This is a new chapter on my reflection about the pros and the cons of going back to Galicia.
A good reason not to is jobs. Unemployment in Galicia (and perhaps all across Europe) is still significantly higher than in Australia, even for skilled labour. Even with the bad moments that IT is supposedly living here, finding a job as an IT professional is still much easier if you are in Sydney. The fact that Sydney is a large city (rather than a collection of mid-sized towns like Galicia) also helps.
Universities here advertise their vacancies. You can submit an application, hope to be called for an interview and, if you are good enough, be offered a position. The whole process can take a few weeks. This is unthinkable of in Galicia. There, universities rarely hire researchers other than as lecturers, which involves defending your research proposal against competitors and before a panel which is often strongly biased. Yuk.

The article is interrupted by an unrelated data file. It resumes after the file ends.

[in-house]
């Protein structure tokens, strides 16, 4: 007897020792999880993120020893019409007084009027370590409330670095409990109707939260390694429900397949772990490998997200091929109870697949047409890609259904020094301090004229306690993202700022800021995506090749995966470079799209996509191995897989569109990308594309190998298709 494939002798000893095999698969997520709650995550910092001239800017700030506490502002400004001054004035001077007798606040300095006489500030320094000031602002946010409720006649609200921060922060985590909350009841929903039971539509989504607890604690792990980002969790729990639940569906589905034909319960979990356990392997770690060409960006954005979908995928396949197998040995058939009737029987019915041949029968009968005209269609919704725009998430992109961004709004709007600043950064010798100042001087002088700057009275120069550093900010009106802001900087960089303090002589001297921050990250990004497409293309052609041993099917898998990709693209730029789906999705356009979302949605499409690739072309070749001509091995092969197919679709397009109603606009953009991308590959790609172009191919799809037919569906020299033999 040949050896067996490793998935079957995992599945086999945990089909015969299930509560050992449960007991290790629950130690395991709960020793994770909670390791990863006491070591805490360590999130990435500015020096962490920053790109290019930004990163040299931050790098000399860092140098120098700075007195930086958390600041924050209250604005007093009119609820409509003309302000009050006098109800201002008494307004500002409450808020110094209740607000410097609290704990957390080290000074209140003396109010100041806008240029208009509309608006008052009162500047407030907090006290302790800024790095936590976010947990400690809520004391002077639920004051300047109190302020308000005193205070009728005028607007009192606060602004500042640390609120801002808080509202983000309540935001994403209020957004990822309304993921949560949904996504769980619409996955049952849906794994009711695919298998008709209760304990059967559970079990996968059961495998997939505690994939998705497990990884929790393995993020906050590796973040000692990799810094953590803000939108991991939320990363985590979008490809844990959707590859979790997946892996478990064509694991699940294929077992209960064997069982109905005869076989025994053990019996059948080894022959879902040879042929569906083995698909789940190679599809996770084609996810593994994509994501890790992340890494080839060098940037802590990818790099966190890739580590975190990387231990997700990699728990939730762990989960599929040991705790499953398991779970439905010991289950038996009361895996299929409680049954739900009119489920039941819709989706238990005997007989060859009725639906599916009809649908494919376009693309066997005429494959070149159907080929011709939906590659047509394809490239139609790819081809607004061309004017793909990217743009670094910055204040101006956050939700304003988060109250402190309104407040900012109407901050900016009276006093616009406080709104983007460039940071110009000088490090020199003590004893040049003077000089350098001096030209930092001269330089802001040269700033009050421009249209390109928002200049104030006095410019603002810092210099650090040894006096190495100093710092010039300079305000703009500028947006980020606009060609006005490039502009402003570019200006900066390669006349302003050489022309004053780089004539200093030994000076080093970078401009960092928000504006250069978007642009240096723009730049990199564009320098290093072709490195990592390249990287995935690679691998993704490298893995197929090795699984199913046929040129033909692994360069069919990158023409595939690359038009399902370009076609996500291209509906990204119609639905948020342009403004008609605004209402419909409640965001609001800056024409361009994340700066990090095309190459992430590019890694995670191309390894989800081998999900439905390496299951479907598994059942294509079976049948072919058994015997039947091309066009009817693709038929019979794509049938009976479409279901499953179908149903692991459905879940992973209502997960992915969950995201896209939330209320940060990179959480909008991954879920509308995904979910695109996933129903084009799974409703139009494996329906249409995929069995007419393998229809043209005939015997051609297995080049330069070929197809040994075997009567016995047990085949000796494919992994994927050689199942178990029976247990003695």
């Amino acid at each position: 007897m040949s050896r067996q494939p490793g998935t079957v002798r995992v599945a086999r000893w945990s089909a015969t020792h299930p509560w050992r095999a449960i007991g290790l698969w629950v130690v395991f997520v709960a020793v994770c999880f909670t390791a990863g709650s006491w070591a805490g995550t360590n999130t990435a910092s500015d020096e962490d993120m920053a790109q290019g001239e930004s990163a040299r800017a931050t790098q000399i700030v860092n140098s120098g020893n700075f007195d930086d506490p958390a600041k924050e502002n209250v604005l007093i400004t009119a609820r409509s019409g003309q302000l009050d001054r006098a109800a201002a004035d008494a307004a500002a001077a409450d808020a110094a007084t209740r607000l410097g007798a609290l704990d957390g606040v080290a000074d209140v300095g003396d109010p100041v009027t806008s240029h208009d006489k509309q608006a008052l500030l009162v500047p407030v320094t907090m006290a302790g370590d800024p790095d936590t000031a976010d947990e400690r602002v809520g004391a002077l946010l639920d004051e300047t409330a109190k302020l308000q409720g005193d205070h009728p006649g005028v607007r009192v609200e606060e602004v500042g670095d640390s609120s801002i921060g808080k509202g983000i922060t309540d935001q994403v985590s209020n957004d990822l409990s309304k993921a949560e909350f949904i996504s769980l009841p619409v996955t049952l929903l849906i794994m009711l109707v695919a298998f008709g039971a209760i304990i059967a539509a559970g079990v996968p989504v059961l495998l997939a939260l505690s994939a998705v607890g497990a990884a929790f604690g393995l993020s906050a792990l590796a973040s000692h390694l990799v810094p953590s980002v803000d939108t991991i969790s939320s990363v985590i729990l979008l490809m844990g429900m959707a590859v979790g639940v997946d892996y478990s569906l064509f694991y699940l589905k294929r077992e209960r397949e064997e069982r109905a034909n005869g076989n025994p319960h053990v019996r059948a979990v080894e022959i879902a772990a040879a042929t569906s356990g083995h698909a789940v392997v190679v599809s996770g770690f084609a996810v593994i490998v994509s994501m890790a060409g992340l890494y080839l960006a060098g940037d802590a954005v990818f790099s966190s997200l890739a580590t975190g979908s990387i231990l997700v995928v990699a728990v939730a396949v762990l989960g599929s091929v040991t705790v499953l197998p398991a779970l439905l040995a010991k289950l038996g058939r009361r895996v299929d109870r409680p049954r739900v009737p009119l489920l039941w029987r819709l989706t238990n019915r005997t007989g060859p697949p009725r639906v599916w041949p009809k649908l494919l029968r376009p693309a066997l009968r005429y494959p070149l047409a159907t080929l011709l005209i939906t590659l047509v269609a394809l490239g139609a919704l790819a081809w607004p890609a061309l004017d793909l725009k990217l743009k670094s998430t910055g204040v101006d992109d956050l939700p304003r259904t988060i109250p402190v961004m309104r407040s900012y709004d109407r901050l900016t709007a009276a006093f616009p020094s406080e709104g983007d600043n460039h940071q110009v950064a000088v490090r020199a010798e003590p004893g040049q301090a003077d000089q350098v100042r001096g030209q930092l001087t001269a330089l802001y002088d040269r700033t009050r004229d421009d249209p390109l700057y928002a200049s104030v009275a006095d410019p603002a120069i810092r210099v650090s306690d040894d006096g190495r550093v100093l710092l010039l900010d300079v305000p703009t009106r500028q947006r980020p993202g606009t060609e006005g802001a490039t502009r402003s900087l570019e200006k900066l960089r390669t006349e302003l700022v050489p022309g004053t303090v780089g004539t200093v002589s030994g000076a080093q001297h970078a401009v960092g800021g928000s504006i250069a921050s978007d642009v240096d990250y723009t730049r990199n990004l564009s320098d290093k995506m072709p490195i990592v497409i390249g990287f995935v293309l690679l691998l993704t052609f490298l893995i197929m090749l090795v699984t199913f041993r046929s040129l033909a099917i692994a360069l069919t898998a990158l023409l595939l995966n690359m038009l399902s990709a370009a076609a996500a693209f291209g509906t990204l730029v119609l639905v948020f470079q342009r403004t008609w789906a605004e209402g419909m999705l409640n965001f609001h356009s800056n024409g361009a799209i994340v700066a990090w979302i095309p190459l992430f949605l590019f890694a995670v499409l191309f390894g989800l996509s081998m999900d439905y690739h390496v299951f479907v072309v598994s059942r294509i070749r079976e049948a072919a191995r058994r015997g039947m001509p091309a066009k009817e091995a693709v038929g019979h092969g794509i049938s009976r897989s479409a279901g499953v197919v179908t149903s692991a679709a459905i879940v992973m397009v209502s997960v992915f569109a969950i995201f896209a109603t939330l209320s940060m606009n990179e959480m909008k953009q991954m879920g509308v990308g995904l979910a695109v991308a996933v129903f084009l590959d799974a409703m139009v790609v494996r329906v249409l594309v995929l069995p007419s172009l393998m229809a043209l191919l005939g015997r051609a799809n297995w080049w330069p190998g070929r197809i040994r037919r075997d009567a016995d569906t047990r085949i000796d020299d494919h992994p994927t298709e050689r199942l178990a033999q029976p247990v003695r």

Government agencies here work in a similar way: they advertise, select, interview and offer. In Galicia this is even crazier than with unis: you need to sit a series of highly competitive exams, usually with candidate/vacancy ratios higher than 20, which are prepared by some people for years, and all your merits are assessed based on your answers to the exam questions. No interview, no chance to negotiate. Yuk yuk.
It’s sad wanting to go back to a place like this.